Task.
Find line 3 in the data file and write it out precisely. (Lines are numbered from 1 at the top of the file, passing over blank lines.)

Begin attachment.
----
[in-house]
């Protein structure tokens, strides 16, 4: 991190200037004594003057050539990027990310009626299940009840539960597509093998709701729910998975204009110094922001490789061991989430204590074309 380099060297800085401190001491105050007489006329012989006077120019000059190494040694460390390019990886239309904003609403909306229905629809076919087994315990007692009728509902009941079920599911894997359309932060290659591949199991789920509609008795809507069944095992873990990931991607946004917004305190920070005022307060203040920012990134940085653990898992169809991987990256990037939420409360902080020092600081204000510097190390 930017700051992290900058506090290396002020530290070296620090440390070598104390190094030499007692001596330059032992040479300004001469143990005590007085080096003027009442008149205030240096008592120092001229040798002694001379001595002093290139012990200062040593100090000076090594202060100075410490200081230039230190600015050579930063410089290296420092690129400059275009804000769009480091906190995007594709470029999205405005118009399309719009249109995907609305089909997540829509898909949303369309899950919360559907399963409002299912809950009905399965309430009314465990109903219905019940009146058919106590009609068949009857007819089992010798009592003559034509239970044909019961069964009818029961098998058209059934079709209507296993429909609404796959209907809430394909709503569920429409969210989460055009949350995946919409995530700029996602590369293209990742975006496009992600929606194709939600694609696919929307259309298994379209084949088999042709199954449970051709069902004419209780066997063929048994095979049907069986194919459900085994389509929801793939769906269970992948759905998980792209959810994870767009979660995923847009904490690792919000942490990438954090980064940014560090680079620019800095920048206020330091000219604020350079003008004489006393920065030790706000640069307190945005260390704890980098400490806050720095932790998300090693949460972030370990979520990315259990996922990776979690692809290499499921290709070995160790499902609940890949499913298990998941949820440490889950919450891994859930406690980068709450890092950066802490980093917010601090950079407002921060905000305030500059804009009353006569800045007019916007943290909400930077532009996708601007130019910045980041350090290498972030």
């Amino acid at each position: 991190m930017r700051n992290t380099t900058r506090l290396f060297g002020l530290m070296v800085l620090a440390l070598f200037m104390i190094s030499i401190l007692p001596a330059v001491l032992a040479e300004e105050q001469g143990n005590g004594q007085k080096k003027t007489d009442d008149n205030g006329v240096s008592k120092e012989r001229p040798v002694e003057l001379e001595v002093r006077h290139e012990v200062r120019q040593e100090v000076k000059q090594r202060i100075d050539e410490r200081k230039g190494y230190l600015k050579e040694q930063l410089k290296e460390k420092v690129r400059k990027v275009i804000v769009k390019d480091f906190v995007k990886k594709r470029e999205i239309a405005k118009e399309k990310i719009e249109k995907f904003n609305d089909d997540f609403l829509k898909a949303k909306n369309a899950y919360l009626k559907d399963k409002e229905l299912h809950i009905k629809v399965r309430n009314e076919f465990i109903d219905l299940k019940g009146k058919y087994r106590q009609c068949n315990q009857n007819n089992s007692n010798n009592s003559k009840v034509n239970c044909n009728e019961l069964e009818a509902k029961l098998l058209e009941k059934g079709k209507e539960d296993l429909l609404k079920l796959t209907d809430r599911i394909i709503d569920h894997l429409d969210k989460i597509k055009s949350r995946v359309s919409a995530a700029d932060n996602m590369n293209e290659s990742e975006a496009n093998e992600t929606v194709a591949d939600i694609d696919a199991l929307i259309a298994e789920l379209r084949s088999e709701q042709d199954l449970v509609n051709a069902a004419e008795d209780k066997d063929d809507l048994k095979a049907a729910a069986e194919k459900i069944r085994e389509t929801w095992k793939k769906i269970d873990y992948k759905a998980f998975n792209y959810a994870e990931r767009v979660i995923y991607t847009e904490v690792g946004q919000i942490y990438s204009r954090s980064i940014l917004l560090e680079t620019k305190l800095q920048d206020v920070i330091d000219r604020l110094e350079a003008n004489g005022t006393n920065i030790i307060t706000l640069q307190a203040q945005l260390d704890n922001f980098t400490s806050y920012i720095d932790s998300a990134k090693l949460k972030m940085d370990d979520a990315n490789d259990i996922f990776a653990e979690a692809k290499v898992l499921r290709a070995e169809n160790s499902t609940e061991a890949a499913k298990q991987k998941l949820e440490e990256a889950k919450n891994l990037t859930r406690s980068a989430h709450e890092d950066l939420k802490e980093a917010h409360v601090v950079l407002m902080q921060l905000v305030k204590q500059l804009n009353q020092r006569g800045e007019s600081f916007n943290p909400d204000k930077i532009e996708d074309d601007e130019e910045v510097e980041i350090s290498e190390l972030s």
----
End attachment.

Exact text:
């Amino acid at each position: 991190m930017r700051n992290t380099t900058r506090l290396f060297g002020l530290m070296v800085l620090a440390l070598f200037m104390i190094s030499i401190l007692p001596a330059v001491l032992a040479e300004e105050q001469g143990n005590g004594q007085k080096k003027t007489d009442d008149n205030g006329v240096s008592k120092e012989r001229p040798v002694e003057l001379e001595v002093r006077h290139e012990v200062r120019q040593e100090v000076k000059q090594r202060i100075d050539e410490r200081k230039g190494y230190l600015k050579e040694q930063l410089k290296e460390k420092v690129r400059k990027v275009i804000v769009k390019d480091f906190v995007k990886k594709r470029e999205i239309a405005k118009e399309k990310i719009e249109k995907f904003n609305d089909d997540f609403l829509k898909a949303k909306n369309a899950y919360l009626k559907d399963k409002e229905l299912h809950i009905k629809v399965r309430n009314e076919f465990i109903d219905l299940k019940g009146k058919y087994r106590q009609c068949n315990q009857n007819n089992s007692n010798n009592s003559k009840v034509n239970c044909n009728e019961l069964e009818a509902k029961l098998l058209e009941k059934g079709k209507e539960d296993l429909l609404k079920l796959t209907d809430r599911i394909i709503d569920h894997l429409d969210k989460i597509k055009s949350r995946v359309s919409a995530a700029d932060n996602m590369n293209e290659s990742e975006a496009n093998e992600t929606v194709a591949d939600i694609d696919a199991l929307i259309a298994e789920l379209r084949s088999e709701q042709d199954l449970v509609n051709a069902a004419e008795d209780k066997d063929d809507l048994k095979a049907a729910a069986e194919k459900i069944r085994e389509t929801w095992k793939k769906i269970d873990y992948k759905a998980f998975n792209y959810a994870e990931r767009v979660i995923y991607t847009e904490v690792g946004q919000i942490y990438s204009r954090s980064i940014l917004l560090e680079t620019k305190l800095q920048d206020v920070i330091d000219r604020l110094e350079a003008n004489g005022t006393n920065i030790i307060t706000l640069q307190a203040q945005l260390d704890n922001f980098t400490s806050y920012i720095d932790s998300a990134k090693l949460k972030m940085d370990d979520a990315n490789d259990i996922f990776a653990e979690a692809k290499v898992l499921r290709a070995e169809n160790s499902t609940e061991a890949a499913k298990q991987k998941l949820e440490e990256a889950k919450n891994l990037t859930r406690s980068a989430h709450e890092d950066l939420k802490e980093a917010h409360v601090v950079l407002m902080q921060l905000v305030k204590q500059l804009n009353q020092r006569g800045e007019s600081f916007n943290p909400d204000k930077i532009e996708d074309d601007e130019e910045v510097e980041i350090s290498e190390l972030s």